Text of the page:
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"Magic?! We don't need no stinkin' magic!!"

-Barbarian Guildleader Agonar.


Magic is a process of changing the world through willworking and manipulation of mana. It is the primary special ability system for the majority of Guilds in DragonRealms; every guild but Barbarians, Thieves and (currently) Traders has some spells they teach their members in order to accomplish their goals.

Magic Skills

For magical guilds, most of the abilities in the Supernatural skillset will be trained through (and required for) spellcasting. Individual spells train and require different skills depending on their effect:

  • The Augmentation skill governs spells that improve your skills, capabilities or characteristics.
  • The Warding skill governs spells that create magical defenses or barriers.
  • The Debilitation skill governs spells that reduce the skills, capabilities or characteristics of your enemies. These are often contested spells.
  • The Targeted Magic skill governs spells that cause direct harm to your foes.
  • The Utility skill governs spells that have generally useful effects not falling into another category.

Some spells may fall into multiple categories, in which case they train both skills and contest the lower skill.

In addition, the Primary Magic skill acts as a mastery skill for all five fields of magic, providing a bonus when it is higher than the skill being used, and the Attunement skill governs your ability to sense and harness mana and thus your capacity to power spells.

Spells that use a mana type other than your attuned mana are especially difficult to cast (see Magical Theory) and use the Sorcery skill as a mastery skill instead of Primary Magic. In addition, there is a cap on effective skill relative to Sorcery skill, making it hard to cast any sorcery if your skill is low regardless of your other skills. (This cap is also in place for Primary Magic, but high enough that it rarely comes into play.)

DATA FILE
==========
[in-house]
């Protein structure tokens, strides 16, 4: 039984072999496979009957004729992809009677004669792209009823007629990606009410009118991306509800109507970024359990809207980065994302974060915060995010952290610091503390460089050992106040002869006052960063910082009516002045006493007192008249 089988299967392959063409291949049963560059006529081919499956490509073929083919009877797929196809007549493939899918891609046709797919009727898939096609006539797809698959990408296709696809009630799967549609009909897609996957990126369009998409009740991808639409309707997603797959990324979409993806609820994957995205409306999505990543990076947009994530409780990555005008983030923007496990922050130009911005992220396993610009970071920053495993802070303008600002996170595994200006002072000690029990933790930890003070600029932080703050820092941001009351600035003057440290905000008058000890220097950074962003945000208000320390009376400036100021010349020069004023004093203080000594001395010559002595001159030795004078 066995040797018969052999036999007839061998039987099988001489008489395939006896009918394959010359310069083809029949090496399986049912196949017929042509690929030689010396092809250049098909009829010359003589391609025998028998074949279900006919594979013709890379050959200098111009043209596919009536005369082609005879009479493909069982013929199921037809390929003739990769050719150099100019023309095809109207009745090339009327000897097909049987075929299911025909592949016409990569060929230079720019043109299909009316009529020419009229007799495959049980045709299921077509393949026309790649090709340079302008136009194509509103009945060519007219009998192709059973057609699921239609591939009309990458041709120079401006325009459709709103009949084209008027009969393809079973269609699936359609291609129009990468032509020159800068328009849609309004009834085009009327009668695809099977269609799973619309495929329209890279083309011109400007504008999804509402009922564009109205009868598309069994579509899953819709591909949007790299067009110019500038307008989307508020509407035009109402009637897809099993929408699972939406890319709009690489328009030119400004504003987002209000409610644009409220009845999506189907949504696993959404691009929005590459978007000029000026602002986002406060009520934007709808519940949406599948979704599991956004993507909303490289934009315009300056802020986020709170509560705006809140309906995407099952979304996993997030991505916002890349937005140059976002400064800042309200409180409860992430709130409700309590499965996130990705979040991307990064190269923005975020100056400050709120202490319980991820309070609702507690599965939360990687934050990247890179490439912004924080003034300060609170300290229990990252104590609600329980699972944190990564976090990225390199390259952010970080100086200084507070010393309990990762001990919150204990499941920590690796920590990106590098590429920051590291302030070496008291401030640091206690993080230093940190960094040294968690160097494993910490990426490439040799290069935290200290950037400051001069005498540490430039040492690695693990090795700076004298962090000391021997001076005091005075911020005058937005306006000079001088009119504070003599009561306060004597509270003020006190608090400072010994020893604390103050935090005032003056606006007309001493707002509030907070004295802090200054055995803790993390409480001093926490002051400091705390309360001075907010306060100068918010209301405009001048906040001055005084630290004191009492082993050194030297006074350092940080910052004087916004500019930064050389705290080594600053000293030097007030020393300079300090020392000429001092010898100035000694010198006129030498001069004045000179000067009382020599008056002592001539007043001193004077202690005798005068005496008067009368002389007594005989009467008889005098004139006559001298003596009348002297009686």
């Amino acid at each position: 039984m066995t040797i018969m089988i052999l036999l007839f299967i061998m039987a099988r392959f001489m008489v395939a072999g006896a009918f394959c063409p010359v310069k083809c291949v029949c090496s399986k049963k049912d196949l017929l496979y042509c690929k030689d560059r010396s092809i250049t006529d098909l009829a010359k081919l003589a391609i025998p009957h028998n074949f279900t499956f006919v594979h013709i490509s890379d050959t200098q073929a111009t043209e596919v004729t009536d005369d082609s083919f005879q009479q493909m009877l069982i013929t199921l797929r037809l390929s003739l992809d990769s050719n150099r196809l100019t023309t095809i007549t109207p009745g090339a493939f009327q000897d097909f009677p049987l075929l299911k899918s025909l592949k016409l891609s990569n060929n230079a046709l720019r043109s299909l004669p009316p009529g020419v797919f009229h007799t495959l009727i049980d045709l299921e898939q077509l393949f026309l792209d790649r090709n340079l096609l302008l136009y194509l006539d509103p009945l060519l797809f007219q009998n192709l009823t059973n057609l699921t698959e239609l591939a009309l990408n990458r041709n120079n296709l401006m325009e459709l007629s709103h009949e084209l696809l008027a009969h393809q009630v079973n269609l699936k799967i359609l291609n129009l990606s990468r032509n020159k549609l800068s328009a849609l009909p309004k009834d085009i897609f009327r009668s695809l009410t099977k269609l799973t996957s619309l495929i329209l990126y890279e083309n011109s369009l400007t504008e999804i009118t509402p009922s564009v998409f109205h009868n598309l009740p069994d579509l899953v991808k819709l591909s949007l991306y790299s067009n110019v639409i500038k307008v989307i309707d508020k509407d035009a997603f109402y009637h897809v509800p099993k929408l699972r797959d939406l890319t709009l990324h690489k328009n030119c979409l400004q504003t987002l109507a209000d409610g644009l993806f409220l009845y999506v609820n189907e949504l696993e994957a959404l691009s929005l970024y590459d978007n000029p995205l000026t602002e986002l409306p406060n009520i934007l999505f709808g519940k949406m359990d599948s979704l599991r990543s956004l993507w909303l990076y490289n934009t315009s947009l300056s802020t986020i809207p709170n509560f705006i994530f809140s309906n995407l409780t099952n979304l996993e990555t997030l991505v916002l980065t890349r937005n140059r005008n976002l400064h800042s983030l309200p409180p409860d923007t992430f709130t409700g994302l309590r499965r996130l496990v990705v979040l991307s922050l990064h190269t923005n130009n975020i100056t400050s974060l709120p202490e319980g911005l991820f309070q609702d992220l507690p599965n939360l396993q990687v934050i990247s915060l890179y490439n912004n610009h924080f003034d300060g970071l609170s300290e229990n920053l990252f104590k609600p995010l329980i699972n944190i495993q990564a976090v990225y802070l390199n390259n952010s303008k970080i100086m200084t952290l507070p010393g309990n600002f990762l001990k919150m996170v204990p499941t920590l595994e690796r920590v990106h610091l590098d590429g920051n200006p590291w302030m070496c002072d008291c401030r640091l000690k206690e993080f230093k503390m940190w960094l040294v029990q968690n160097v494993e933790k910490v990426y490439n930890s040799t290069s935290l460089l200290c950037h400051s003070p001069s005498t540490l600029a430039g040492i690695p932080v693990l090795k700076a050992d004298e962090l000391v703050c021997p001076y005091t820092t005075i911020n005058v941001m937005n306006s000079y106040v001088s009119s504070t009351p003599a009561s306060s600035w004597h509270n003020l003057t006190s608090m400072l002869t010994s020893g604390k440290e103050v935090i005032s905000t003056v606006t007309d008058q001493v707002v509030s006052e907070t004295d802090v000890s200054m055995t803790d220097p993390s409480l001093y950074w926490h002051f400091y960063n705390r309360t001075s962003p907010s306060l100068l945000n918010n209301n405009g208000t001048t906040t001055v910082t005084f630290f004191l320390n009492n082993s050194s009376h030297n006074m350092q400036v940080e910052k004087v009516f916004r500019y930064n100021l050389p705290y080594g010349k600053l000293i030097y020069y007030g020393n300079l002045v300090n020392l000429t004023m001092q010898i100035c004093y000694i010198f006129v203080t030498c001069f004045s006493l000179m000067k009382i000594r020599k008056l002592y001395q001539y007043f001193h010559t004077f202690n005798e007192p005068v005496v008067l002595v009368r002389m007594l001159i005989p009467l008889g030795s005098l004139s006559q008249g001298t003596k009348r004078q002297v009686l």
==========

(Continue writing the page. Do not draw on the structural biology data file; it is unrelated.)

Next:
Spell difficulties fall into one of four categories: introductory spells, which can be cast immediately with a new character; basic spells, which require about 10 ranks; advanced spells, which require around 100 ranks; and esoteric spells, which may require 200 or more ranks to cast. Introductory spells act as basic spells for out-of-guild casting.

Learning Spells

Most spells are learned directly from your Guildmaster. Each spell has certain prerequisites, such as knowing other spells already or having attained a specific circle; they also cost a certain number of spell slots based on how much the spell does. Generally, buffing a specific skill or attribute is worth one slot, as well as modifications such as affecting multiple targets. Being cyclic tends to reduce the cost of a spell by one slot, since its use is limited; most other penalties do not affect a spell's cost. Spell slots are gained as you circle at different rates depending on your Magic skillset placement. Barbarians also gain ability slots at the same rate, despite not being a spell using guild.

Slot Progression

Level Range Primary Secondary Tertiary Thieves
1-20 Every Level Every 2 Levels* Every 5 Levels*
21-50 Every Level Every 2 Levels* Every 5 Levels*
51-100 Every 2 Levels* Every 5 Levels*
101-150 Every 3 Levels* Every 5 Levels*
151-200 None

*These occur at the multiples of 2, 3 and 5 rather than the number of circles since the previous spell slot was earned, so spell slots at the transition from 2 to 3 occur sooner than might be expected.

Magic Primary Guilds - Clerics, Moon Mages, & Warrior Mages
1 2 3 4 5 6 7 8 9 10 11 12 13 14 15 16 17 18 19 20 21 22 23 24 25 26 27 28 29 30 31 32 33 34 35 36
37 38 39 40 41 42 43 44 45 46 47 48 49 50 52 54 56 58 60 62 64 66 68 70 72 74 76 78 80 82 84 86 88 90 92 94
96 98 100 102 105 108 111 114 117 120 123 126 129 132 135 138 141 144 147 150 Total: 92 slots